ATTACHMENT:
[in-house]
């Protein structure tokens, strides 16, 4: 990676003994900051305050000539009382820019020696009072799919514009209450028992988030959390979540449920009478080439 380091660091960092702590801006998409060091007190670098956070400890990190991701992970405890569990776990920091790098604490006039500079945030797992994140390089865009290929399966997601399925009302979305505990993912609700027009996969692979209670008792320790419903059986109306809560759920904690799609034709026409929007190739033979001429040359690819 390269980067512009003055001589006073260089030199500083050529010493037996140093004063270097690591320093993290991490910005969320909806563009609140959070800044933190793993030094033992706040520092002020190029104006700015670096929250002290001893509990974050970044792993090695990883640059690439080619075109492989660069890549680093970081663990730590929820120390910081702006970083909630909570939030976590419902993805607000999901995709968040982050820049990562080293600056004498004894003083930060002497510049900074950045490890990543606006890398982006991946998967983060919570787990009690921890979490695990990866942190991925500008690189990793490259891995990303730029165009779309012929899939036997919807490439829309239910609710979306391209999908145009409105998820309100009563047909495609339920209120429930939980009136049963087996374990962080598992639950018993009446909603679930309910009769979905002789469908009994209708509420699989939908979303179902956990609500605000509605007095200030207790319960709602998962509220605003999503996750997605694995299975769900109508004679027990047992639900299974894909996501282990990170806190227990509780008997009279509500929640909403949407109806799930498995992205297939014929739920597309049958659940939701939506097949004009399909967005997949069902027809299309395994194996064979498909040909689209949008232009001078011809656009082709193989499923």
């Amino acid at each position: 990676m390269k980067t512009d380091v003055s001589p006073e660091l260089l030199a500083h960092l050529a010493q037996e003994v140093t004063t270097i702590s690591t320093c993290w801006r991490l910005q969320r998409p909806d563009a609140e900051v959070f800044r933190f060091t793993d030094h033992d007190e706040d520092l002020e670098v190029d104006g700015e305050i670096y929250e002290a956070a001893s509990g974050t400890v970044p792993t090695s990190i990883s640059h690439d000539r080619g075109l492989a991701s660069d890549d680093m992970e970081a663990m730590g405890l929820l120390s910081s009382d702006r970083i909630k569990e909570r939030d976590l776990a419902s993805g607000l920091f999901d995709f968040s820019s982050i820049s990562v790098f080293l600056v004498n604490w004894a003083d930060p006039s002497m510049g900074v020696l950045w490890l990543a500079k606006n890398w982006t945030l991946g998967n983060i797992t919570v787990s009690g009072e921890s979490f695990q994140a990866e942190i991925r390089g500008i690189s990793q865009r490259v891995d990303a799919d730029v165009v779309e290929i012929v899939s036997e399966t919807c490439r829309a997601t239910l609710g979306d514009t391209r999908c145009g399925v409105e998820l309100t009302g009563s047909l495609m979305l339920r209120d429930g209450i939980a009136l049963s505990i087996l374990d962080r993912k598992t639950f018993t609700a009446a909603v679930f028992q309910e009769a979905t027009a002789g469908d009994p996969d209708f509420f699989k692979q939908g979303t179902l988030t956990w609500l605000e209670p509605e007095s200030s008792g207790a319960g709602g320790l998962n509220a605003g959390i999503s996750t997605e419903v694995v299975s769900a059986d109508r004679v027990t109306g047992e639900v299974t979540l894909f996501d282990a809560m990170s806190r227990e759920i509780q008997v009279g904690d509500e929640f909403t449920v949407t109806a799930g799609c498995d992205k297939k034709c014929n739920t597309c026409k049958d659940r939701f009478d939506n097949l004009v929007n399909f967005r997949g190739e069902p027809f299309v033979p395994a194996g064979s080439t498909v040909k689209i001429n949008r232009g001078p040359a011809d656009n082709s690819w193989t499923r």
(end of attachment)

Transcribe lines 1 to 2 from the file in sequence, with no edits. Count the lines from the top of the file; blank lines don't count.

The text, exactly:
[in-house]
């Protein structure tokens, strides 16, 4: 990676003994900051305050000539009382820019020696009072799919514009209450028992988030959390979540449920009478080439 380091660091960092702590801006998409060091007190670098956070400890990190991701992970405890569990776990920091790098604490006039500079945030797992994140390089865009290929399966997601399925009302979305505990993912609700027009996969692979209670008792320790419903059986109306809560759920904690799609034709026409929007190739033979001429040359690819 390269980067512009003055001589006073260089030199500083050529010493037996140093004063270097690591320093993290991490910005969320909806563009609140959070800044933190793993030094033992706040520092002020190029104006700015670096929250002290001893509990974050970044792993090695990883640059690439080619075109492989660069890549680093970081663990730590929820120390910081702006970083909630909570939030976590419902993805607000999901995709968040982050820049990562080293600056004498004894003083930060002497510049900074950045490890990543606006890398982006991946998967983060919570787990009690921890979490695990990866942190991925500008690189990793490259891995990303730029165009779309012929899939036997919807490439829309239910609710979306391209999908145009409105998820309100009563047909495609339920209120429930939980009136049963087996374990962080598992639950018993009446909603679930309910009769979905002789469908009994209708509420699989939908979303179902956990609500605000509605007095200030207790319960709602998962509220605003999503996750997605694995299975769900109508004679027990047992639900299974894909996501282990990170806190227990509780008997009279509500929640909403949407109806799930498995992205297939014929739920597309049958659940939701939506097949004009399909967005997949069902027809299309395994194996064979498909040909689209949008232009001078011809656009082709193989499923």